With the biggest initial wave of 5G deployment likely taking place in 2019 and 2020, phone-makers and carriers alike are readying themselves for the latest generation of cellular technology.
Most people will likely experience the benefits of a robust 5G network only through a 5G-enabled phone. After all, the grand promises Qualcomm and carriers are making with 5G coverage don't mean much if you can't access the network with your own device.
To help you keep tabs on when we can expect 5G phones, here's what the major phone makers have announced, and not announced, about their 5G phone plans so far.
Apple's in no rush to launch a 5G iPhone, so don't expect one in 2019 or maybe even 2020. Save for abandoning the headphone jack (the iPhone 7 was one of the first phones to lack one), Apple usually isn't the first to jump on mobile trends. Instead, it prefers to perfect an emerging technology before committing to it. Remember that it was behind its competitors in making phones with 3G and 4G LTE connectivity.
In August, Samsung confirmed its first 5G phone won't be the main Galaxy S10. Instead, the rumored device may be the Galaxy S10 Plus, the anticipated larger counterpart of the S10. The company is expected to launch the phone in South Korea, which is expected to deploy its 5G network around March 2019.
As for the US, AT&T announced it will carry two of Samsung's 5G phones by the second half of 2019. Verizon and Sprint also confirmed they will be partnering with the phone maker to launch 5G phones by next year.
What does that have to do with Google? For the past few years, Google has tapped Verizon as its exclusive carrier partner for its Pixel phones, including the new Pixel 3. (You can still purchase the phone unlocked and bring it to another carrier, or buy it on Google's Wi-Fi-first network, Google Fi.)
This could mean that Google's next flagship, presumably called the Pixel 4, could be a 5G phone. If it sticks with its usual phone launch schedule, the Pixel 4 would debut around October 2019 -- well after the first half of the year.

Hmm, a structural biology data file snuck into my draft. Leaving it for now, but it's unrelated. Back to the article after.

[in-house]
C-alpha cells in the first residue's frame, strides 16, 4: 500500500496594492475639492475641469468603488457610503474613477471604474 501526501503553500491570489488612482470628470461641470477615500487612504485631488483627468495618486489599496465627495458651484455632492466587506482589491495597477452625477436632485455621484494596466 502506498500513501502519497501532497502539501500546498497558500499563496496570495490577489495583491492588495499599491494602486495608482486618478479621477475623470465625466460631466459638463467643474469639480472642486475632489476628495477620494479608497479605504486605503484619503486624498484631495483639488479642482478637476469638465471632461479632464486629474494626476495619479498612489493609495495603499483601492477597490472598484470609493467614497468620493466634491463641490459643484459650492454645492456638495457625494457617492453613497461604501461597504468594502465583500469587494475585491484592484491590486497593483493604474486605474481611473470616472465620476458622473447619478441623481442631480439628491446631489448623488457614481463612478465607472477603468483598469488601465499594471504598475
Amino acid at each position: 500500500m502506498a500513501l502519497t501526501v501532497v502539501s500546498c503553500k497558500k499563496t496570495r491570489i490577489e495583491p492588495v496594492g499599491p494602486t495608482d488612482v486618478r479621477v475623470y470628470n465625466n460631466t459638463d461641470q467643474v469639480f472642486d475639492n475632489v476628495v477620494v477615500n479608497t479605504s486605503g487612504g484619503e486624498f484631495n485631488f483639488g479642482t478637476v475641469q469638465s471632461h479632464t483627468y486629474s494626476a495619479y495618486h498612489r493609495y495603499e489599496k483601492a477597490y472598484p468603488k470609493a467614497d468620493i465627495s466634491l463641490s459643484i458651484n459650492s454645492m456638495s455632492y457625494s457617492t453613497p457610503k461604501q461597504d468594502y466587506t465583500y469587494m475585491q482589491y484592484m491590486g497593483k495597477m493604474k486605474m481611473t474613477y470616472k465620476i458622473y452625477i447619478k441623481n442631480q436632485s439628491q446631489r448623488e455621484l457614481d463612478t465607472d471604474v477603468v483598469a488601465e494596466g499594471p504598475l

John Tudhope, director of product portfolio for Sprint, said the device will be a premium phone. Later, the vice president of 5G development at Sprint Business, Mishka Dehghan, said that the phone will have a distinct look and that "you will know it's a 5G device."
Lenovo unveiled the Motorola Moto Z3 in August, a phone that has 5G -- kind of. It only connects to 5G with a Moto Mod modular accessory, which attaches to the back of the phone using magnetic pins. With the Mod, Motorola says the phone will deliver data 10 times faster than other 4G LTE devices. The Mod is supposed to come out early next year, and we don't know how much it will cost.
As for a Motorola phone that wouldn't need an accessory to connect to 5G, the company is working on it. But you'll have to wait for a while. Doug Michau, Motorola Mobility's director of technical sales and operations, said that phone would come much later than early 2019 and that it would be "definitely less than three years," but there's no time frame yet.
But that doesn't exactly spell the end of the company and its 5G ambitions. "Our products and solutions are used by major carriers, Fortune 500 companies and hundreds of millions of consumers in more than 170 countries around the world," a Huawei spokesman said earlier this year. "We have earned the trust of our partners across the global value chain."
A month later, Qualcomm confirmed that OnePlus will indeed sell a 5G phone on UK carrier EE's 5G network. The network will span 16 UK cities in 2019, starting with London, Cardiff, Edinburgh, Belfast, Birmingham and Manchester. US carrier Verizon confirmed it wouldn't carry this phone.
In February 2017, the company demoed its Gigabit phone, which was capable of getting a 1-gigabit-per-second wireless connection (about 50 times faster than the average cellular speed in the US). But the phone was brought to the MWC trade show that year as a way to tout ZTE's 5G readiness -- it wasn't an actual phone but rather a proof of concept.